Russia President Vladimir Putin’s meeting with the governors of two North Caucasian republics, Chechnya and Ingushetia, went almost unnoticed among North Caucasus analysts. Most experts reiterated the official explanation for the meeting given by the presidential press service. “The officials discussed various economic development projects in the North Caucasian region, including the programs that were considered at the recent meeting in the city of Magas, in which Vladimir Putin participated” (tass.ru, September 17).
The Russian president’s spokesman, Dmitry Peskov, rejected claims that the purpose of the meeting was to make peace between the governors of the two neighboring regions. The heads of Chechnya and Ingushetia have had numerous heated verbal exchanges, and the rivalry between them has dragged on for years (kavpolit.com, September 17).
Putin’s meetings with the other governors of the North Caucasian republics would not have been as interesting. The pair of Ramzan Kadyrov and Yunus-bek Yevkurov is a special case, since they are the only two Russian republic leaders who are not on speaking terms with each other. Chechnya and Ingushetia are neighbors and ethnic cousins who bear the common name of Vainakhs. Kadyrov and Yevkurov are also the only governors in Russia who revile each other in front of the TV cameras. The official comments about the meeting were not convincing. If it was about economic development projects in the North Caucasus, then why were other governors of the region not present? If the economies of Ingushetia and Chechnya are so similar, what sets them apart from the economies of Dagestan, North Ossetia or Kabardino-Balkaria? If Ingushetia’s economy is connected to the economy of Chechnya, why is it that Moscow has not mentioned it during the past two decades of Ingushetia’s existence? What explains the fact that President Putin met the governor of Ingushetia twice in three days? (kavkaz-uzel.ru, September 18). The number of meetings is especially puzzling, given the fact that some governors in the region are unable to secure meetings with the president of the country for extended periods of time.
Chechnya’s leader reacted coldly to the meeting with Putin and Yevkurov. Kadyrov did not even utter the name of his Ingush colleague, calling him simply the “head” of Ingushetia (instagram.com, September 17).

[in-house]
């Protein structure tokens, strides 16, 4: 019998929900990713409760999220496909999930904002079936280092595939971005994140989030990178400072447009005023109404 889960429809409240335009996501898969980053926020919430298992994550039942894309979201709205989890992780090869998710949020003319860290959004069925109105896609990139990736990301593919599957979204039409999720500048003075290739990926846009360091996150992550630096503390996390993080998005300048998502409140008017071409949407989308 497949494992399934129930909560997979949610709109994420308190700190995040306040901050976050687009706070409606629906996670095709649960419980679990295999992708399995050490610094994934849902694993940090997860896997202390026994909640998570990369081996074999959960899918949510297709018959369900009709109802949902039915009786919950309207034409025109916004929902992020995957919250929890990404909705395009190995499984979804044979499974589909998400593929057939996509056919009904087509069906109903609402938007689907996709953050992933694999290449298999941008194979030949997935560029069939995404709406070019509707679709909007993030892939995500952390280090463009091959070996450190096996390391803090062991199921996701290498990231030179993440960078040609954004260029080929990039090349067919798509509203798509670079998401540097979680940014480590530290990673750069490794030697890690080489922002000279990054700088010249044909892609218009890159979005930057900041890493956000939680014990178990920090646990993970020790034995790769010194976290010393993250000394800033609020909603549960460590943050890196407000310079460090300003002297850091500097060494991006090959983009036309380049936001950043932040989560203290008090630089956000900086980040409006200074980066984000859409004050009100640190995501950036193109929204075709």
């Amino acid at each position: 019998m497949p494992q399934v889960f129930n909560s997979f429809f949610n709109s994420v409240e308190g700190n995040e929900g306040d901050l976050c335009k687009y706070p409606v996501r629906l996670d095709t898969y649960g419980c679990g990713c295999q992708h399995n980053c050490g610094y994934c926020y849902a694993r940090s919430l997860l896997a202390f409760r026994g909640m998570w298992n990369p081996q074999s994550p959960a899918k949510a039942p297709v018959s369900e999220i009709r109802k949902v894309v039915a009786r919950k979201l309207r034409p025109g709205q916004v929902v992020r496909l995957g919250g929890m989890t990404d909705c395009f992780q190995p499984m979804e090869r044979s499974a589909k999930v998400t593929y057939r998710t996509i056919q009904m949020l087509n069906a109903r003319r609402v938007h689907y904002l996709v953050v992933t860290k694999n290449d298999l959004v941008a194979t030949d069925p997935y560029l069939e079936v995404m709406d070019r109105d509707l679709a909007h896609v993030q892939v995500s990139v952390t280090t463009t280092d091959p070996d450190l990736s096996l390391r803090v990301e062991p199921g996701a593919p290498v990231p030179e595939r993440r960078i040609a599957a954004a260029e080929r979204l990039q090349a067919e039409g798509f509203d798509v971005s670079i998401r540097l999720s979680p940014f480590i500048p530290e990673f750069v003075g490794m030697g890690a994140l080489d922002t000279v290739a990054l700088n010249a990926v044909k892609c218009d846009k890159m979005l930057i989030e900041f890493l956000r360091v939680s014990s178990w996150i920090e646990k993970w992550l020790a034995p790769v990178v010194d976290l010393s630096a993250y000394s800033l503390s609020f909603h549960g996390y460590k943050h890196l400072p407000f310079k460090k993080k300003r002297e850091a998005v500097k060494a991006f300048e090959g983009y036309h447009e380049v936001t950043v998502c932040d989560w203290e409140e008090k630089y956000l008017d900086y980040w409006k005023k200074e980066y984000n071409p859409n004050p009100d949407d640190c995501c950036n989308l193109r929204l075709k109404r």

Observers in Ingushetia believe the meeting may have been the result of pressure on Yevkurov by the business elite of Ingush nationality working and living in Moscow, who want to remove Yevkurov and replace him with someone from its own ranks (onkavkaz.com, September 21).
Putin has indeed criticized Yevkurov’s social policies, which have been quite problematic for many years. However, few people in Ingushetia doubt that whatever happens to Yunus-Bek Yevkurov, a protracted conflict between Ingushetia and Ramzan Kadyrov is probably unavoidable. Even the slightest hint that Ingushetia may be merged with Chechnya, as it was from 1932 to 1991 is a sore point for Ingush society. The Ingush people are prepared to see Yevkurov replaced, but are adamantly opposed to the merger of Ingushetia and Chechnya.
According to Yevkurov, refugees from North Ossetia and Chechnya comprise nearly 10 percent of Ingushetia’s population, a fact that has a negative impact on the republican economy (kavkaz.versia.ru, September 5). Altercations with Kadyrov and tensions with North Ossetia contribute to a worsening political and economic situation in Ingushetia. Hence, Ingushetia’s leadership is likely to support any mediation efforts that Moscow can offer.
Putin’s meeting with Kadyrov and Yevkurov may also have been motivated by the potential threat to Russia’s security posed by the Chechen militants who are fighting in the Middle East under the banners of al-Qaida and Islamic State. Some of these militants could strike Russian interests both in Syria and in the North Caucasus: indeed, some have already returned from the Middle East to the North Caucasus to fight against the Russian state. Even though only a handful have returned to the North Caucasus so far, more may follow and join the North Caucasian insurgency that is now formally part of the Islamic State.
In a meeting with Kadyrov and Yevkurov, Putin signaled that the two governors must reconcile their differences. The Russian president must have urged the two governors to devise joint projects and find common solutions for the issues they face in their respective republics.